Myogenic and Osteogenic Responses to eXercise and Ibuprofen

2014-08-27 03:39:02 | BioPortfolio


The purpose of this study is to determine if the use of ibuprofen blocks the benefits of exercise to build bone and muscle mass.


People are advised to engage in weight-bearing physical activity to help prevent the loss of bone and muscle mass that occurs with aging. There is evidence from studies of animals that non-steroidal anti-inflammatory drugs (NSAIDS), such as ibuprofen, block some of the bone- and muscle-building effects of exercise. The aim of this study is to determine whether use of ibuprofen, either before or after exercise, blocks the benefits of exercise training on bone and skeletal muscle in older women and men. The hypothesis is that taking ibuprofen before exercise will block some of the effects of exercise training to increase bone density and muscle mass.

Women and men aged 60-75 years will complete a supervised, 9-month exercise training program designed to increase bone and muscle mass. The training will include weight lifting and weight-bearing exercises, such as jumping in place and treadmill walking, up to 5 days per week. Participants will be randomly assigned to take 1 of 3 study pill combinations before and after each exercise session. The combinations of study pills will be: placebo before/placebo after, placebo before/ibuprofen after, or ibuprofen before/placebo after. The dose of ibuprofen will be 400 mg. Bone density of the hip and spine, body composition (total body muscle and fat), and markers of bone turnover in the blood will be measured before and after 4.5 and 9 months of training. Muscle cross-sectional area of the thigh will be measured by CT before and after 9 months of training. A subset of participants will have biopsies of the thigh muscle before and after training to measure proteins and genes associated with muscle build-up and breakdown.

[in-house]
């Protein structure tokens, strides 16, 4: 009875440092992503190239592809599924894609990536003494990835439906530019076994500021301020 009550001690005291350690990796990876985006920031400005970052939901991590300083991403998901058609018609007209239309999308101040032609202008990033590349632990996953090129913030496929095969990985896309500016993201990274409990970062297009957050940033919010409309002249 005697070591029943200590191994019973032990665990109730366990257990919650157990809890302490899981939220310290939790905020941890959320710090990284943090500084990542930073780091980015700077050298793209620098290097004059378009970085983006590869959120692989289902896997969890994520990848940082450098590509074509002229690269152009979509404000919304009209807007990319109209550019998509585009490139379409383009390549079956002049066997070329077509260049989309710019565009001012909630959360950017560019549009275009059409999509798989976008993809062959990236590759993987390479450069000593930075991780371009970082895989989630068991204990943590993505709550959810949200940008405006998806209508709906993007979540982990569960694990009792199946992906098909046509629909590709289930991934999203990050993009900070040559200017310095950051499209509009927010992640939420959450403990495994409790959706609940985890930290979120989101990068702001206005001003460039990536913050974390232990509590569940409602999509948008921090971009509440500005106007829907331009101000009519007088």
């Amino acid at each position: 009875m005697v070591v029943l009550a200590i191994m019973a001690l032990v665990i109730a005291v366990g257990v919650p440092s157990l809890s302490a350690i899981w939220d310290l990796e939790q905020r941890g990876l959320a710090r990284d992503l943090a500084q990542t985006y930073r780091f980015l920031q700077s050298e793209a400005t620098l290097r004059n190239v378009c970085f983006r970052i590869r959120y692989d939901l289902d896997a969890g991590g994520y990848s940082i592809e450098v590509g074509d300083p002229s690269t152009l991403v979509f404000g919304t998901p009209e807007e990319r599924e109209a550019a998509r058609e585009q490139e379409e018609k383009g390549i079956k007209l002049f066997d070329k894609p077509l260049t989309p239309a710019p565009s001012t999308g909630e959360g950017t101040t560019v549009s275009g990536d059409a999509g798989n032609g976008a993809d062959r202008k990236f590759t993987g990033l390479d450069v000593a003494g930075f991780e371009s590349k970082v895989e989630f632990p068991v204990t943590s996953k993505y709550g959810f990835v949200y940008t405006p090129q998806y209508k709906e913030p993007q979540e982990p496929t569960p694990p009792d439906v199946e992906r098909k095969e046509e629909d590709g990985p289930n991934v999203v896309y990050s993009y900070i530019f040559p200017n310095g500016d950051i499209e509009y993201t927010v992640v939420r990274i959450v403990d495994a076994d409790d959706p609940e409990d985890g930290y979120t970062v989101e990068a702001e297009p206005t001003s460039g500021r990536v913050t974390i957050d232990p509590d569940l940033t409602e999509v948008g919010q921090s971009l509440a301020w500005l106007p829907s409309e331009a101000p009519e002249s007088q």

Volunteers who do not use ibuprofen, aspirin, or acetaminophen more than 3 days per month will be enrolled. People with intolerance to ibuprofen or related drugs, cardiovascular disease, or orthopedic problems that limit exercise will be excluded from the study.

Study Design

Allocation: Randomized, Control: Placebo Control, Intervention Model: Parallel Assignment, Masking: Double Blind (Subject, Investigator, Outcomes Assessor)




Ibuprofen, Placebo, musculoskeletal-loading exercise


University of Colorado Denver
United States




National Institute on Aging (NIA)

Results (where available)

View Results


Published on BioPortfolio: 2014-08-27T03:39:02-0400

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